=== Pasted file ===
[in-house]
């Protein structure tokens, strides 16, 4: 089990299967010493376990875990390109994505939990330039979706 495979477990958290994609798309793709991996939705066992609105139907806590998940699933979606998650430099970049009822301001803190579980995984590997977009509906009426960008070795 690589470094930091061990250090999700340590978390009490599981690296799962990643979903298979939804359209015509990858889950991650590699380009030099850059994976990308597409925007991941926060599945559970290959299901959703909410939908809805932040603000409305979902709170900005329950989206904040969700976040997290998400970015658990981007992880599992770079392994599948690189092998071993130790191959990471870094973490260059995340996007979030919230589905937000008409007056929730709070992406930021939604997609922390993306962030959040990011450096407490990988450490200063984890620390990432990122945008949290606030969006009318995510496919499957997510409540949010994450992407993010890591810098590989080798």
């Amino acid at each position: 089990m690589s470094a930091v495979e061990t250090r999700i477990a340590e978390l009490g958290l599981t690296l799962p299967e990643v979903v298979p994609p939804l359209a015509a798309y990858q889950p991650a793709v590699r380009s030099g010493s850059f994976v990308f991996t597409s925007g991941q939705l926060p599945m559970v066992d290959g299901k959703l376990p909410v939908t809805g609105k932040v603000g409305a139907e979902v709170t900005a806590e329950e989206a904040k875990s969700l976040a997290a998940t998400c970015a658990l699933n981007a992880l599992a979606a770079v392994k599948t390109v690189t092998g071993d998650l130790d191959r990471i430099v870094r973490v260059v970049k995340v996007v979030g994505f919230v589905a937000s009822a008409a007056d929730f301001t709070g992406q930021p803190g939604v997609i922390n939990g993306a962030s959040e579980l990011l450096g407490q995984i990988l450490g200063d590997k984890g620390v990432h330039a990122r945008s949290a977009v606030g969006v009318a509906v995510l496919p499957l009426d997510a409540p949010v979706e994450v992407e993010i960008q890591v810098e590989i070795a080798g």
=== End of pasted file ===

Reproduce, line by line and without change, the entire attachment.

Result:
[in-house]
């Protein structure tokens, strides 16, 4: 089990299967010493376990875990390109994505939990330039979706 495979477990958290994609798309793709991996939705066992609105139907806590998940699933979606998650430099970049009822301001803190579980995984590997977009509906009426960008070795 690589470094930091061990250090999700340590978390009490599981690296799962990643979903298979939804359209015509990858889950991650590699380009030099850059994976990308597409925007991941926060599945559970290959299901959703909410939908809805932040603000409305979902709170900005329950989206904040969700976040997290998400970015658990981007992880599992770079392994599948690189092998071993130790191959990471870094973490260059995340996007979030919230589905937000008409007056929730709070992406930021939604997609922390993306962030959040990011450096407490990988450490200063984890620390990432990122945008949290606030969006009318995510496919499957997510409540949010994450992407993010890591810098590989080798």
């Amino acid at each position: 089990m690589s470094a930091v495979e061990t250090r999700i477990a340590e978390l009490g958290l599981t690296l799962p299967e990643v979903v298979p994609p939804l359209a015509a798309y990858q889950p991650a793709v590699r380009s030099g010493s850059f994976v990308f991996t597409s925007g991941q939705l926060p599945m559970v066992d290959g299901k959703l376990p909410v939908t809805g609105k932040v603000g409305a139907e979902v709170t900005a806590e329950e989206a904040k875990s969700l976040a997290a998940t998400c970015a658990l699933n981007a992880l599992a979606a770079v392994k599948t390109v690189t092998g071993d998650l130790d191959r990471i430099v870094r973490v260059v970049k995340v996007v979030g994505f919230v589905a937000s009822a008409a007056d929730f301001t709070g992406q930021p803190g939604v997609i922390n939990g993306a962030s959040e579980l990011l450096g407490q995984i990988l450490g200063d590997k984890g620390v990432h330039a990122r945008s949290a977009v606030g969006v009318a509906v995510l496919p499957l009426d997510a409540p949010v979706e994450v992407e993010i960008q890591v810098e590989i070795a080798g």